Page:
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Maintenance of clonal diversity in asexual rotifer populations


Research objectives and content
Asexually reproducing species may show considerable genetic diversity within a habitat, but little is known about the mechanisms maintaining this diversity. Coexistence of clones within a habitat may be explained by spatial heterogeneity within the habitat combined with clonal differences in drought tolerance or resource use. Alternatively, temporal shifts in key environmental factors may result in alternating dominance of clones. The planned project investigates the mechanisms maintaining clonal diversity in two species of asexual rotifers. The main questions are: 1) What is the role of spatial and temporal heterogeneity in the habitat for maintenance of clonal diversity? 2) Are the abundances and the distributions of clones in the habitat depending on their niche breadths (specialist vs generalist strategies)? The results will have implications for theories on maintenance of clonal diversity as well as for species and habitat conservation.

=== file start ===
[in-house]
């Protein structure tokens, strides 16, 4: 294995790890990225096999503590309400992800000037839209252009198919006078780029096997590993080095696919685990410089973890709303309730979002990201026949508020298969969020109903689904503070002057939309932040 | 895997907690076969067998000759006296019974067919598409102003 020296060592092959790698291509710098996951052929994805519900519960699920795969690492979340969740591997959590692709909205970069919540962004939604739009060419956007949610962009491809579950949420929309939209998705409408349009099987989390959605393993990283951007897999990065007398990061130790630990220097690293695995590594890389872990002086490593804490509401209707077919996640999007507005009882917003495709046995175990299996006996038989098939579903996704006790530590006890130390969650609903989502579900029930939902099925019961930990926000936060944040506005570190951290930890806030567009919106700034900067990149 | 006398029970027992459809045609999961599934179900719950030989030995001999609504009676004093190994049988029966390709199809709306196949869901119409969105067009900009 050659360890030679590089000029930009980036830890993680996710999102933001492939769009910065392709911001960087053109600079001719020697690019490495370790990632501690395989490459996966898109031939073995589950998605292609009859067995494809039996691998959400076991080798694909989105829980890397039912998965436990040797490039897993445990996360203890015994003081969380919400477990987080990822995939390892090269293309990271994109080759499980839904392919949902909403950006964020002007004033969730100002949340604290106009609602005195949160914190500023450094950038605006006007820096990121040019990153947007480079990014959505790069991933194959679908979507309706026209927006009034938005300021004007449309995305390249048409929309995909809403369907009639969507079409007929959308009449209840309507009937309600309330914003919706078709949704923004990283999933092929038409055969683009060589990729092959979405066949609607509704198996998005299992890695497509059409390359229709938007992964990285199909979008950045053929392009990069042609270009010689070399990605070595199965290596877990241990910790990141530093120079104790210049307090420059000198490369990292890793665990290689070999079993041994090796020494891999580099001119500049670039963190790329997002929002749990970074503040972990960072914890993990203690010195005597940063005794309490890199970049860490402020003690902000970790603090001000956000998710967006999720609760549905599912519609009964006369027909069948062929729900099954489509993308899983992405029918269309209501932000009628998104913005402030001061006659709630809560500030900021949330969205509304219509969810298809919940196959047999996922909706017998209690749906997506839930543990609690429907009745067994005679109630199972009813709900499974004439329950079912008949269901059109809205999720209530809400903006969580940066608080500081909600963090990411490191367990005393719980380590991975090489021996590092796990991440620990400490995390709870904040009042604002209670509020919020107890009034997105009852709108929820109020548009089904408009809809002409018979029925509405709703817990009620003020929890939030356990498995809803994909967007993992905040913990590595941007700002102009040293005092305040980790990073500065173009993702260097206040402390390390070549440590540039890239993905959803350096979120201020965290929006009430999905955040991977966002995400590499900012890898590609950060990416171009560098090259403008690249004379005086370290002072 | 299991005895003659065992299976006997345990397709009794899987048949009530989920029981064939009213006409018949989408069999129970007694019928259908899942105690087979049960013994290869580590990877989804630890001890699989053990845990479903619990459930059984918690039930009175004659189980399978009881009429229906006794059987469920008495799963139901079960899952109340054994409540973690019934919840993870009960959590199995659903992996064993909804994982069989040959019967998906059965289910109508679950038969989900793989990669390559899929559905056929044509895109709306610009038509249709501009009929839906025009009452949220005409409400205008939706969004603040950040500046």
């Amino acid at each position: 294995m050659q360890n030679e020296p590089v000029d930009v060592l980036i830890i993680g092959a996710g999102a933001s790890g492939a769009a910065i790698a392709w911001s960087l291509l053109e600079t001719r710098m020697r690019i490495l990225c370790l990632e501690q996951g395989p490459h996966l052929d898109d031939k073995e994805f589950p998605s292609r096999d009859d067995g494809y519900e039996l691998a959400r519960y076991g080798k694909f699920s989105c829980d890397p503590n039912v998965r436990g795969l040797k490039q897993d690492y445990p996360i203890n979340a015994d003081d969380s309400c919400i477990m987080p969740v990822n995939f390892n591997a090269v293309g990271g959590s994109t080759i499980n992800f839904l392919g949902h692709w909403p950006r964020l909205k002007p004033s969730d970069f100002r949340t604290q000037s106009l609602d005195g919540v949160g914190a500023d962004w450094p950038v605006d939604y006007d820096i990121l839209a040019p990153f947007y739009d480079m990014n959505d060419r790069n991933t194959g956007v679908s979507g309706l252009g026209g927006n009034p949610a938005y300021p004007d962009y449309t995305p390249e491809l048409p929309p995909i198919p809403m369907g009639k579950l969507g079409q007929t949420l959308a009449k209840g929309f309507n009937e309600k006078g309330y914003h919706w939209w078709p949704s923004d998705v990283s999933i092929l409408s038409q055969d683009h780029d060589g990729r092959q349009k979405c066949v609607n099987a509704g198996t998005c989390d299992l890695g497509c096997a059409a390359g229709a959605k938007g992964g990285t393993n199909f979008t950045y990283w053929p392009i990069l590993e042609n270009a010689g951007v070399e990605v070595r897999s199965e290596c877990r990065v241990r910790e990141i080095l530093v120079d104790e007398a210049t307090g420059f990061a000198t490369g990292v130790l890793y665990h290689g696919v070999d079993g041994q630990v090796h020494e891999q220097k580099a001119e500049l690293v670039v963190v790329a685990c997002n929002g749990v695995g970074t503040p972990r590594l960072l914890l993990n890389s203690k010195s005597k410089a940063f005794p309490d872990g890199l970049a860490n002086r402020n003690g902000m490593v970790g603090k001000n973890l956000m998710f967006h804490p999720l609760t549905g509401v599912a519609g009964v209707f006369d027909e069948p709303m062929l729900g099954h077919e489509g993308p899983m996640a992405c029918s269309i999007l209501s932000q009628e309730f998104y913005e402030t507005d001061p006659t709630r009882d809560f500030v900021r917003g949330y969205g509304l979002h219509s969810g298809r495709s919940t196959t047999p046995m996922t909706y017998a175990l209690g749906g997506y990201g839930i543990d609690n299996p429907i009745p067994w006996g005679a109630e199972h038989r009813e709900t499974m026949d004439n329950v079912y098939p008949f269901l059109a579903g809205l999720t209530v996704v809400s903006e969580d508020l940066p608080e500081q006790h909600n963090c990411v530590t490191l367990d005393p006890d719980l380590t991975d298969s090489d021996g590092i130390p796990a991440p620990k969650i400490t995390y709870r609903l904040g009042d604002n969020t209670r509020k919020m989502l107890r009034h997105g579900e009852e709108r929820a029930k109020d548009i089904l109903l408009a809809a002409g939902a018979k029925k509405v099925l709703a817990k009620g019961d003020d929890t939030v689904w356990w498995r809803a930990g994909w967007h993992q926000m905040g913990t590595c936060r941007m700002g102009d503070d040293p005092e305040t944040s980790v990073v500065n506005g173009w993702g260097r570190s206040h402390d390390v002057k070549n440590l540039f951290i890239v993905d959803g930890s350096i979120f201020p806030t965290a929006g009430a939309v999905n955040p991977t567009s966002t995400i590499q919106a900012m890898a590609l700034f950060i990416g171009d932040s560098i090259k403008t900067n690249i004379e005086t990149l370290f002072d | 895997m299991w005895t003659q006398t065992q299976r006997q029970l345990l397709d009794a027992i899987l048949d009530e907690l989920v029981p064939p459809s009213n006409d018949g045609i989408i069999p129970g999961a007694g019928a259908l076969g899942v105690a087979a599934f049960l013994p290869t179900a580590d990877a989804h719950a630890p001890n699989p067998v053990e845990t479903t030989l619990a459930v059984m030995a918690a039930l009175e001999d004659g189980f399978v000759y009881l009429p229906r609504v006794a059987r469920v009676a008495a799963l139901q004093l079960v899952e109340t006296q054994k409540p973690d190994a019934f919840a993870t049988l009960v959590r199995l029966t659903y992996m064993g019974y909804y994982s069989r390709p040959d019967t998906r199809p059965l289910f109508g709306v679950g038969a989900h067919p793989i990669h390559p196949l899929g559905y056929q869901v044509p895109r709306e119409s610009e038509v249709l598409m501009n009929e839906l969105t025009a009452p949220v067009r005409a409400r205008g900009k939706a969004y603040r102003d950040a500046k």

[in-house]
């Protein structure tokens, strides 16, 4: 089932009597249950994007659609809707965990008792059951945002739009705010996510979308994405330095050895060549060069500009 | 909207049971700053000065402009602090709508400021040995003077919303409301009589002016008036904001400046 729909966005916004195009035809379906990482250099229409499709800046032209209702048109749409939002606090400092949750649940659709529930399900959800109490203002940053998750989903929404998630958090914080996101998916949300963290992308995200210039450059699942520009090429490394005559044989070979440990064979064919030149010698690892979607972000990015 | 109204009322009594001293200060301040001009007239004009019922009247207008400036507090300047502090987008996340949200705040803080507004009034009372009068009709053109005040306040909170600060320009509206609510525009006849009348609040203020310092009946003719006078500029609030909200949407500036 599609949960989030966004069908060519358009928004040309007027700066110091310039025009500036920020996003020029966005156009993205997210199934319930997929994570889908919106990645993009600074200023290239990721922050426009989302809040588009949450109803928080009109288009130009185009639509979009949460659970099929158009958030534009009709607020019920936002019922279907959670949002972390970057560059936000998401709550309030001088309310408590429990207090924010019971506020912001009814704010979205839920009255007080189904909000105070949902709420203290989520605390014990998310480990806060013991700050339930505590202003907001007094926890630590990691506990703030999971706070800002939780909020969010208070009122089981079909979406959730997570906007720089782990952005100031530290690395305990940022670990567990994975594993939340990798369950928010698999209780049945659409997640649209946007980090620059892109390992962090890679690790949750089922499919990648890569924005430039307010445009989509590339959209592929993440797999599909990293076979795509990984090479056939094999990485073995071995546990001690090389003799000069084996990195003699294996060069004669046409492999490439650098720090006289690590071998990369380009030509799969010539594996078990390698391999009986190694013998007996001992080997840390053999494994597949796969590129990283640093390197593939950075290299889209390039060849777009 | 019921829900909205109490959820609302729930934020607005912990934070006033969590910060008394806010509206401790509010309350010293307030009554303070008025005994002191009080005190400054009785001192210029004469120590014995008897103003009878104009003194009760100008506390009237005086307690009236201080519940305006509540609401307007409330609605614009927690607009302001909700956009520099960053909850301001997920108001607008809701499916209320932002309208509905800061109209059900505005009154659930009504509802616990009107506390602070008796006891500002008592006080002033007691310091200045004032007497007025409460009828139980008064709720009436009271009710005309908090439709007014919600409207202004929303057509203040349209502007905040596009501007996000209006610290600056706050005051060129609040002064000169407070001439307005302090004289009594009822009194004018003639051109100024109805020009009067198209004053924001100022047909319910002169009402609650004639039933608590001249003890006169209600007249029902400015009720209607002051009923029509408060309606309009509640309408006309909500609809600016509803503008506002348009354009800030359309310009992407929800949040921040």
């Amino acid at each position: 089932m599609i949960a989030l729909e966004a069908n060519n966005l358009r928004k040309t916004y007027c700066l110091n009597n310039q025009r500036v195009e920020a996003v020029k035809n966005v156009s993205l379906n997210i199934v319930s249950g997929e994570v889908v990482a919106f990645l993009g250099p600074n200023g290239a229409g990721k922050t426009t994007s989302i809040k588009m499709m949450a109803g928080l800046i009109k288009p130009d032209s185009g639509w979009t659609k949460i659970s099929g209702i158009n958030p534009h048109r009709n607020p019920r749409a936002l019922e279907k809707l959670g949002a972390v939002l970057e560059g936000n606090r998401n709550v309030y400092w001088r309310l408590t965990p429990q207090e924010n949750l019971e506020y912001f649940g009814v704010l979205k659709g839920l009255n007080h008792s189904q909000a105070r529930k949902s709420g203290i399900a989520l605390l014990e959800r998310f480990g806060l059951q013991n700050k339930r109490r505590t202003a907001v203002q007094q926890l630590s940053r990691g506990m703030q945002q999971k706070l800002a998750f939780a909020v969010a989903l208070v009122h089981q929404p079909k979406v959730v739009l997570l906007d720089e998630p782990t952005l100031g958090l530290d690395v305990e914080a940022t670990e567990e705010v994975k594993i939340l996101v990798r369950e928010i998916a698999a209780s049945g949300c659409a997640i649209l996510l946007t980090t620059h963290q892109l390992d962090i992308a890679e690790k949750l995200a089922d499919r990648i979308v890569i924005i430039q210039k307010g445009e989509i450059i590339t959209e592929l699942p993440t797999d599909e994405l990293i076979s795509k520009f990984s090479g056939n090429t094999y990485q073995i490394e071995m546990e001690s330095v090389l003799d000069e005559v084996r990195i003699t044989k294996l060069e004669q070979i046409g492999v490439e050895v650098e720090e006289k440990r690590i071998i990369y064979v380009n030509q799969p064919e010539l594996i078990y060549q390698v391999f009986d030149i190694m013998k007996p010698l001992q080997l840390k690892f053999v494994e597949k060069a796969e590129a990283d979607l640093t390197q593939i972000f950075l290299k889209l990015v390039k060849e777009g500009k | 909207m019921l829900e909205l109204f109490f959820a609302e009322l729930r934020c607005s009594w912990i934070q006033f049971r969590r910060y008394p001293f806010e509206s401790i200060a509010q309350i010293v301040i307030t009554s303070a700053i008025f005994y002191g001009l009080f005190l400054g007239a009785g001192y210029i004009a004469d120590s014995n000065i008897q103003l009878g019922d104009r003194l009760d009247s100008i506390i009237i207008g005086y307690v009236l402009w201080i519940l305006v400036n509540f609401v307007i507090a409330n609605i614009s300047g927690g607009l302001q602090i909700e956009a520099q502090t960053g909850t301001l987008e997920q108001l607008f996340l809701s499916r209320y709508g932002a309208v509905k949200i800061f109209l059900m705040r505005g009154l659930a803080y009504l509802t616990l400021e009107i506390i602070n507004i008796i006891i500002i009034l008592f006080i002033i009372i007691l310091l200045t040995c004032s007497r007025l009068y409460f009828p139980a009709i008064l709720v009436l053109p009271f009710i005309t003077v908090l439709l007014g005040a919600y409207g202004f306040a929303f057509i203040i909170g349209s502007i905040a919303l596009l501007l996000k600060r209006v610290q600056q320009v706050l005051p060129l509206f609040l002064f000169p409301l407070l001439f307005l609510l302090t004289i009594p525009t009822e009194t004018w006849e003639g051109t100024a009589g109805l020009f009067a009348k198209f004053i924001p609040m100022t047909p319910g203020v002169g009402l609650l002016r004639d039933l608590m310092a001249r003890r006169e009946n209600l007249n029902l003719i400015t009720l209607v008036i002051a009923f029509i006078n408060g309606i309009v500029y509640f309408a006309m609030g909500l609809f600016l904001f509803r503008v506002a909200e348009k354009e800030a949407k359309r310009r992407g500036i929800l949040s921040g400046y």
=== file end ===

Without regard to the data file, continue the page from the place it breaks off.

Training content (objective, benefit and expected impact)
I have made a successful start within this subject and further studies are essential if I am to use the skills and to test the ideas developed. The Centre for Population Biology has proved to be an excellent place for postdoctoral research due to its active and open atmosphere and the stay will give me the competence and the connections to act as a group leader. Links with industry / industrial relevance (22)

Call for proposal

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Silwood Park
SL5 7PY Ascot
United Kingdom

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